Gary Rosenblatt

Counting on each other 

As we mark the days of The Omer, and the plight of the hostages, there are lofty and practical lessons to be learned.

On the Jewish calendar and in this moment, we are a people in semi-mourning – and the parallels between our spiritual past and political present are powerful.

Let me explain.

The current 49-day period between the festivals of Passover and Shavuot is known as The Omer, which has several meanings reflecting very different moods. In ancient times, it marked the beginning of the barley harvest, culminating in the ripening of wheat. (Omer is a measure of grain.)

Spiritually, The Omer signifies the days leading up to the most profound moment in Jewish history, God’s direct encounter with the Jewish people in giving us the Torah on Mount Sinai. According to a beautiful midrash, every Jewish soul – past, present and future – was present that day to receive the Torah.

To remind ourselves of the eager anticipation the Israelites had in marking the period of liberation from slavery in Egypt to revelation at Sinai, we recite a blessing each night of The Omer, citing the appropriate number.

But over the centuries, The Omer became associated with tragedy. According to the Talmud, it was during that seven-week period that 24,000 students of Rabbi Akiva died of a plague, punished because they didn’t show respect to each other. And from ancient times until today, pogroms and other forms of violence were perpetrated against Jewish communities in Europe and Russia, particularly during the Passover/Easter season. As a result, the laws of mourning were applied and prayers added to commemorate the suffering of Jews from the time of the Crusades in the 12th century to the Nazis in the 20th century.

Are new kinot (elegies) being written in tears to mark the Simchat Torah massacre next Tisha B’Av?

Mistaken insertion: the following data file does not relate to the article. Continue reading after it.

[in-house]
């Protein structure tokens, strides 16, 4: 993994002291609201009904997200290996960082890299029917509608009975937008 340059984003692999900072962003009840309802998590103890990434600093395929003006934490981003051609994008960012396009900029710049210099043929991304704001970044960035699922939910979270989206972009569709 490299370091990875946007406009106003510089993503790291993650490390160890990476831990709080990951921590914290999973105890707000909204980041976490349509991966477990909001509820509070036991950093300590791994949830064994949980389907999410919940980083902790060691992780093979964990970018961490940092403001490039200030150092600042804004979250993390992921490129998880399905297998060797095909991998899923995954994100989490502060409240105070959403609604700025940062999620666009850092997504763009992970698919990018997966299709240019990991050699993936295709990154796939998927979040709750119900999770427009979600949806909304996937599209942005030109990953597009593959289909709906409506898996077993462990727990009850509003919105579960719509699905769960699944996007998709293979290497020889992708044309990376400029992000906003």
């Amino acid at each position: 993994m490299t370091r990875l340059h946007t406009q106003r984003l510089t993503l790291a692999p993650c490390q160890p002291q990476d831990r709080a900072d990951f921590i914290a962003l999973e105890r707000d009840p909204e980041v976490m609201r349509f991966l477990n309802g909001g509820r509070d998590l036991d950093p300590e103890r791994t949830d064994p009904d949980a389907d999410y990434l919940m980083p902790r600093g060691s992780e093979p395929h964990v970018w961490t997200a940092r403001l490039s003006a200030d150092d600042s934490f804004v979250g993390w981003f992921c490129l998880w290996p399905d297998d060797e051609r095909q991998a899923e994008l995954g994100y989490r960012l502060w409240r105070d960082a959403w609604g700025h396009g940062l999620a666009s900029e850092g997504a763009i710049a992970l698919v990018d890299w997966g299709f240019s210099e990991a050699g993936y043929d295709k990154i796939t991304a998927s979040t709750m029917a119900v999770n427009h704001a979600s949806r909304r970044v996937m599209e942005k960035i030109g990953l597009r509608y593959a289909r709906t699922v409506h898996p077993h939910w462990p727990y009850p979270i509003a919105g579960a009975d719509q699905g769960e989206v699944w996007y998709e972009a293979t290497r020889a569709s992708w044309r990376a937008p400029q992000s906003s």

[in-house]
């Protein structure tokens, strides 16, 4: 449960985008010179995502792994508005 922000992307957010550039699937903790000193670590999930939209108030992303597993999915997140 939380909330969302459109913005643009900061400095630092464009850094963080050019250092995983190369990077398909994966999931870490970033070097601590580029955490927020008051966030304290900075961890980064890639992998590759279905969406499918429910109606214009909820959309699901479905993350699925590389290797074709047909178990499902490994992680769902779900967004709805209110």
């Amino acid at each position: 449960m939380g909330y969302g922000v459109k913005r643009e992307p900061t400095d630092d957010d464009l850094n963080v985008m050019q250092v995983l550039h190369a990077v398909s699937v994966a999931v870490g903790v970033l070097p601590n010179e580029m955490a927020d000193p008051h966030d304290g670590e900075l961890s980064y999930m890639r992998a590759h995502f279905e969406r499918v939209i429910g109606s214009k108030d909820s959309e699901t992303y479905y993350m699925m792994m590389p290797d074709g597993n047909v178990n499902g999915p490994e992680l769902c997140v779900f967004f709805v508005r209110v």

As it happens, there is a numerical link between The Omer this year and the hostage situation. The counting of the Omer began 200 days after October 7, so the numbers of the Omer we are counting each night correspond to the last two numbers marking the hostages’ captivity. (For example, Lag B’Omer, the 33rd day of the Omer, will be the 233rd day of captivity.)

Participating in that ritual counting each night, I’m painfully aware that while the ancient tradition signifies the enthusiasm of looking forward to the end of the counting on the 49th day and the celebration of Shavuot, the hostage counting has no known end date. And the prospects of these tortured souls coming home alive grow dimmer every day. We ask ourselves, “what are we counting “toward?”

Over the last few months the remarkable solidarity Israelis had in their commitment to defeat Hamas, rescue the hostages, restore security to Israel’s south and north, and reassert their country’s deterrence over their enemies has dissipated precipitously. Those goals seem increasingly difficult and contradictory as the war grinds on. Faith in the government is at a new low. Political infighting has re-emerged. Israel’s image in the world has deteriorated, and even President Biden’s stalwart support for Israel’s war on Hamas has softened.

A major part of the problem is that Israel’s government appears to be stuck. The prime minister is being accused publicly by his fellow war cabinet members and military leaders of being unable or unwilling to make a critical decision: Either press on more aggressively with the war, despite US warnings, or focus instead on the return of the hostages, even if that means an end to the war, with Hamas able to claim victory.

Either path is dangerous, but the status quo of relative inertia as the pressures mount may be worse. The reality is sinking in that this war – for all of the bravery of the nation and its army and the correctness of defending the homeland from profoundly immoral terrorists – likely will not end well.

Adding to this mood of semi-mourning is the frightening, previously unimaginable level of antisemitism, globally and here in America, most notably on college campuses throughout the land.

But this combined sense of vulnerability for our brothers and sisters in Israel, and for ourselves in the Land of the Free, must not lead us into a moral paralysis, a withdrawal from the challenges at hand. We learn from The Omer of the tragic saga of Rabbi Akiva’s students that when we turn against each other we are doomed. And when, like the ancient Israelites in the desert, we have a positive goal to look forward to and strive for, we can endure hardships that strengthen our resolve.

Decisions need to be made from fortitude, not fear.

Each Shabbat morning we read from Psalm 90 in Tehillim: “Teach us rightly to number our days so that we may gain a heart of wisdom.”

Numbering our days, literally, and with intention, at this season can help us deepen our prayers for the hostages and prepare us for the gift we each were granted as we stood long ago at the foot of Mount Sinai.

About the Author
Gary Rosenblatt is the former editor and publisher of The Jewish Week of New York. Follow him at
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